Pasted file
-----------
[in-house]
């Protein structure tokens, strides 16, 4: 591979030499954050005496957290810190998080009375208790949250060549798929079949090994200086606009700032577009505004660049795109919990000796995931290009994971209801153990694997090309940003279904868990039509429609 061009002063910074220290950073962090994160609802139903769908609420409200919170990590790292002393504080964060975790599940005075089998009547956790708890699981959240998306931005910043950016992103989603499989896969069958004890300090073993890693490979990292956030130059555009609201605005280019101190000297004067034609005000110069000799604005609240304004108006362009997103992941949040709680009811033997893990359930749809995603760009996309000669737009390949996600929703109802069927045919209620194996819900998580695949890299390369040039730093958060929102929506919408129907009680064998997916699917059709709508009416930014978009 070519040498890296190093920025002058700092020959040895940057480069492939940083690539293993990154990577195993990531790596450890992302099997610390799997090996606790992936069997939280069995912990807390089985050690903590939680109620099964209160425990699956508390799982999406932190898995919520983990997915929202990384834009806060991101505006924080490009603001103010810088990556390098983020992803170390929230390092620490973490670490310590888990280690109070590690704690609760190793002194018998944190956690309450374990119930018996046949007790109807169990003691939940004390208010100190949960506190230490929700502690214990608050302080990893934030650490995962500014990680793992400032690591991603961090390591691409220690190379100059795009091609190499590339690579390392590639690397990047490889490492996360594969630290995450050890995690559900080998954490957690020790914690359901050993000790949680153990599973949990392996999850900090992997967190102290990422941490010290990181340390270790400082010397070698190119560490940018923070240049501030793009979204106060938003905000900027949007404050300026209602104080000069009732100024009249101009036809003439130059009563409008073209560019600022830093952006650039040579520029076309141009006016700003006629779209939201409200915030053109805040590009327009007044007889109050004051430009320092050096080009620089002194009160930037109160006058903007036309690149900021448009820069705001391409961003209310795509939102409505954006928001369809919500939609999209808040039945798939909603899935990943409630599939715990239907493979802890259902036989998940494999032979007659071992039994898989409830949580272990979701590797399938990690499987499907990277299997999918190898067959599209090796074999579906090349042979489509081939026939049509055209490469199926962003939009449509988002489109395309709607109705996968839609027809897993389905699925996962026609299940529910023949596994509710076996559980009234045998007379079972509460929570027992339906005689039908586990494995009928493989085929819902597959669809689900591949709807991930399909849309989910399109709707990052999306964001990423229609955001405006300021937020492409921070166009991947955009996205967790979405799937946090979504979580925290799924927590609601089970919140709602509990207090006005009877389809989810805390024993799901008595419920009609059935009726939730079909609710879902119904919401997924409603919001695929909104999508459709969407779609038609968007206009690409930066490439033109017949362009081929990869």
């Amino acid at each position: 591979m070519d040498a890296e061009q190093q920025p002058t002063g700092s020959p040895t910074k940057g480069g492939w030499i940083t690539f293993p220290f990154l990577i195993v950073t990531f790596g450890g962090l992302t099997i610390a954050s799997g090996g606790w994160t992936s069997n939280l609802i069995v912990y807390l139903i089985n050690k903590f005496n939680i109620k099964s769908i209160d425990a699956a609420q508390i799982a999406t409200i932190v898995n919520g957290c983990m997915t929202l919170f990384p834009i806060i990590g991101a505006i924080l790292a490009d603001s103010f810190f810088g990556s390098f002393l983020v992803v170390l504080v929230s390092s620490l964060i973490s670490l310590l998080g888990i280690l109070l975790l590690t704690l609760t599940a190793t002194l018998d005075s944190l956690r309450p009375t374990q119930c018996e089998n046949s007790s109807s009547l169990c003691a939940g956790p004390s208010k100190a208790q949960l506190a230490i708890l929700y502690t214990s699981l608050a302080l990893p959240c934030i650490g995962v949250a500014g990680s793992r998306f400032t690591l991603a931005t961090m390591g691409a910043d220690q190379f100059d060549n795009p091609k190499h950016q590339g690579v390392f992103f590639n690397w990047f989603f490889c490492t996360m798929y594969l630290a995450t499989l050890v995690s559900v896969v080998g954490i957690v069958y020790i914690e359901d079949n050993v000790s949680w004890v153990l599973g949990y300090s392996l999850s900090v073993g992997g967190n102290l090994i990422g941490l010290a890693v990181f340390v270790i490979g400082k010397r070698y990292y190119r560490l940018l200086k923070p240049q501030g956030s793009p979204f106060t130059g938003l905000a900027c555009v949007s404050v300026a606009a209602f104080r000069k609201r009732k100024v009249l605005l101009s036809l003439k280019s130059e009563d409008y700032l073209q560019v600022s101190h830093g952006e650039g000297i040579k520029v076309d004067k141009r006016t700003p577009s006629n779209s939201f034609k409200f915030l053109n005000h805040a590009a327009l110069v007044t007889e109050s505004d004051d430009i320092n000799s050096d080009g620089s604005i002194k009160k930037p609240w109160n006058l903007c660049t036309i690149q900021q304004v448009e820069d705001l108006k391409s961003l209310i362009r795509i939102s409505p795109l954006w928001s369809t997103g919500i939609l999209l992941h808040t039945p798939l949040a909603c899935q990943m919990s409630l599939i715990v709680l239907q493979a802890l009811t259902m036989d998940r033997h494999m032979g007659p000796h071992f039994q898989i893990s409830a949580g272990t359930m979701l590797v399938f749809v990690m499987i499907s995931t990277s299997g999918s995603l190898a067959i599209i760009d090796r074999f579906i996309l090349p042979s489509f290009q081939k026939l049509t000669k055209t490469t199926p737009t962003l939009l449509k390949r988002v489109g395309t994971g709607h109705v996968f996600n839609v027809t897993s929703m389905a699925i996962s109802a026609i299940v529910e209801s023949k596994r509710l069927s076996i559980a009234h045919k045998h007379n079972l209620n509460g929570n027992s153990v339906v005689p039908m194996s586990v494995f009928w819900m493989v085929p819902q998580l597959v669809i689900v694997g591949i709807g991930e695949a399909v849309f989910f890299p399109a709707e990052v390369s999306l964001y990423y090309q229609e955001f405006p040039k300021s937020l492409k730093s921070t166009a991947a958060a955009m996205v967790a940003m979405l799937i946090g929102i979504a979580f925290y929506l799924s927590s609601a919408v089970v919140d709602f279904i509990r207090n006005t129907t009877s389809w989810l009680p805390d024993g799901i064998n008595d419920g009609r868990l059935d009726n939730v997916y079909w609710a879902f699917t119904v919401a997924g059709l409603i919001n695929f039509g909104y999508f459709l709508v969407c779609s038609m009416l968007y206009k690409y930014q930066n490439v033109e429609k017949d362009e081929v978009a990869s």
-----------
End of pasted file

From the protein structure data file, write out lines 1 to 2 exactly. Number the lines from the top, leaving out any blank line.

[in-house]
């Protein structure tokens, strides 16, 4: 591979030499954050005496957290810190998080009375208790949250060549798929079949090994200086606009700032577009505004660049795109919990000796995931290009994971209801153990694997090309940003279904868990039509429609 061009002063910074220290950073962090994160609802139903769908609420409200919170990590790292002393504080964060975790599940005075089998009547956790708890699981959240998306931005910043950016992103989603499989896969069958004890300090073993890693490979990292956030130059555009609201605005280019101190000297004067034609005000110069000799604005609240304004108006362009997103992941949040709680009811033997893990359930749809995603760009996309000669737009390949996600929703109802069927045919209620194996819900998580695949890299390369040039730093958060929102929506919408129907009680064998997916699917059709709508009416930014978009 070519040498890296190093920025002058700092020959040895940057480069492939940083690539293993990154990577195993990531790596450890992302099997610390799997090996606790992936069997939280069995912990807390089985050690903590939680109620099964209160425990699956508390799982999406932190898995919520983990997915929202990384834009806060991101505006924080490009603001103010810088990556390098983020992803170390929230390092620490973490670490310590888990280690109070590690704690609760190793002194018998944190956690309450374990119930018996046949007790109807169990003691939940004390208010100190949960506190230490929700502690214990608050302080990893934030650490995962500014990680793992400032690591991603961090390591691409220690190379100059795009091609190499590339690579390392590639690397990047490889490492996360594969630290995450050890995690559900080998954490957690020790914690359901050993000790949680153990599973949990392996999850900090992997967190102290990422941490010290990181340390270790400082010397070698190119560490940018923070240049501030793009979204106060938003905000900027949007404050300026209602104080000069009732100024009249101009036809003439130059009563409008073209560019600022830093952006650039040579520029076309141009006016700003006629779209939201409200915030053109805040590009327009007044007889109050004051430009320092050096080009620089002194009160930037109160006058903007036309690149900021448009820069705001391409961003209310795509939102409505954006928001369809919500939609999209808040039945798939909603899935990943409630599939715990239907493979802890259902036989998940494999032979007659071992039994898989409830949580272990979701590797399938990690499987499907990277299997999918190898067959599209090796074999579906090349042979489509081939026939049509055209490469199926962003939009449509988002489109395309709607109705996968839609027809897993389905699925996962026609299940529910023949596994509710076996559980009234045998007379079972509460929570027992339906005689039908586990494995009928493989085929819902597959669809689900591949709807991930399909849309989910399109709707990052999306964001990423229609955001405006300021937020492409921070166009991947955009996205967790979405799937946090979504979580925290799924927590609601089970919140709602509990207090006005009877389809989810805390024993799901008595419920009609059935009726939730079909609710879902119904919401997924409603919001695929909104999508459709969407779609038609968007206009690409930066490439033109017949362009081929990869």